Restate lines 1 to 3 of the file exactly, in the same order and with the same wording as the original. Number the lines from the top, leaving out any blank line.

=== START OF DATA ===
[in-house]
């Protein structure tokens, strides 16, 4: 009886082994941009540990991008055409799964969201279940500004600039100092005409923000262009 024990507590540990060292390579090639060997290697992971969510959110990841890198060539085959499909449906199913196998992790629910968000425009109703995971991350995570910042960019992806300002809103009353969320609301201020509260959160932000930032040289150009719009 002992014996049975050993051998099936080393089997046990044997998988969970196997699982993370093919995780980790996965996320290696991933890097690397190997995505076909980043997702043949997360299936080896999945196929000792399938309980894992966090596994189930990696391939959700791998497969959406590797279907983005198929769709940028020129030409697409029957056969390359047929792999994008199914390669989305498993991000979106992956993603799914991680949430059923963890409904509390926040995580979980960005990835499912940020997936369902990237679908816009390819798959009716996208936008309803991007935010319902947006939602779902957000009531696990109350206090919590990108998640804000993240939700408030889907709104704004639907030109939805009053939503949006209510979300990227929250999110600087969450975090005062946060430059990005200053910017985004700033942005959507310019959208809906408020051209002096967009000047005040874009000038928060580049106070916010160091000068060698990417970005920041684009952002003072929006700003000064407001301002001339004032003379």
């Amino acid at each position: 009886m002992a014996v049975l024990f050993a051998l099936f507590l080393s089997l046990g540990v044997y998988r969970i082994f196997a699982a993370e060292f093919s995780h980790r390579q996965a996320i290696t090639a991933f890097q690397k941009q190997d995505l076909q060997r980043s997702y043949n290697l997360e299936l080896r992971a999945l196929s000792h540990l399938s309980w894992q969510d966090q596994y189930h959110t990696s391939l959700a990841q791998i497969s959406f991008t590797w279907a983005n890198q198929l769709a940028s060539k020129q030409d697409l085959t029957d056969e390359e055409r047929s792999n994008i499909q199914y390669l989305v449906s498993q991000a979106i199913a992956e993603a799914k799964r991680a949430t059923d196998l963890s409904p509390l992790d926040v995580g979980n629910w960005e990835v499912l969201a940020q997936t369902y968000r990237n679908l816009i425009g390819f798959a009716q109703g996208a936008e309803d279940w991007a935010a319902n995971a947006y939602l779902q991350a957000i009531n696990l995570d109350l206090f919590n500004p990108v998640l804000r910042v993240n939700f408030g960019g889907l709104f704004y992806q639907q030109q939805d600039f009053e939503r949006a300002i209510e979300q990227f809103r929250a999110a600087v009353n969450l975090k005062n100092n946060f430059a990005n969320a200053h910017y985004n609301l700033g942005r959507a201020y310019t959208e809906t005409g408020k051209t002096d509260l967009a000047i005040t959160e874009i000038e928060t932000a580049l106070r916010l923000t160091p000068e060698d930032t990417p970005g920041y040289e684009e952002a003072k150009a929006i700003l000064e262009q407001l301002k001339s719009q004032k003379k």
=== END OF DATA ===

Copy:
[in-house]
């Protein structure tokens, strides 16, 4: 009886082994941009540990991008055409799964969201279940500004600039100092005409923000262009 024990507590540990060292390579090639060997290697992971969510959110990841890198060539085959499909449906199913196998992790629910968000425009109703995971991350995570910042960019992806300002809103009353969320609301201020509260959160932000930032040289150009719009 002992014996049975050993051998099936080393089997046990044997998988969970196997699982993370093919995780980790996965996320290696991933890097690397190997995505076909980043997702043949997360299936080896999945196929000792399938309980894992966090596994189930990696391939959700791998497969959406590797279907983005198929769709940028020129030409697409029957056969390359047929792999994008199914390669989305498993991000979106992956993603799914991680949430059923963890409904509390926040995580979980960005990835499912940020997936369902990237679908816009390819798959009716996208936008309803991007935010319902947006939602779902957000009531696990109350206090919590990108998640804000993240939700408030889907709104704004639907030109939805009053939503949006209510979300990227929250999110600087969450975090005062946060430059990005200053910017985004700033942005959507310019959208809906408020051209002096967009000047005040874009000038928060580049106070916010160091000068060698990417970005920041684009952002003072929006700003000064407001301002001339004032003379």
């Amino acid at each position: 009886m002992a014996v049975l024990f050993a051998l099936f507590l080393s089997l046990g540990v044997y998988r969970i082994f196997a699982a993370e060292f093919s995780h980790r390579q996965a996320i290696t090639a991933f890097q690397k941009q190997d995505l076909q060997r980043s997702y043949n290697l997360e299936l080896r992971a999945l196929s000792h540990l399938s309980w894992q969510d966090q596994y189930h959110t990696s391939l959700a990841q791998i497969s959406f991008t590797w279907a983005n890198q198929l769709a940028s060539k020129q030409d697409l085959t029957d056969e390359e055409r047929s792999n994008i499909q199914y390669l989305v449906s498993q991000a979106i199913a992956e993603a799914k799964r991680a949430t059923d196998l963890s409904p509390l992790d926040v995580g979980n629910w960005e990835v499912l969201a940020q997936t369902y968000r990237n679908l816009i425009g390819f798959a009716q109703g996208a936008e309803d279940w991007a935010a319902n995971a947006y939602l779902q991350a957000i009531n696990l995570d109350l206090f919590n500004p990108v998640l804000r910042v993240n939700f408030g960019g889907l709104f704004y992806q639907q030109q939805d600039f009053e939503r949006a300002i209510e979300q990227f809103r929250a999110a600087v009353n969450l975090k005062n100092n946060f430059a990005n969320a200053h910017y985004n609301l700033g942005r959507a201020y310019t959208e809906t005409g408020k051209t002096d509260l967009a000047i005040t959160e874009i000038e928060t932000a580049l106070r916010l923000t160091p000068e060698d930032t990417p970005g920041y040289e684009e952002a003072k150009a929006i700003l000064e262009q407001l301002k001339s719009q004032k003379k």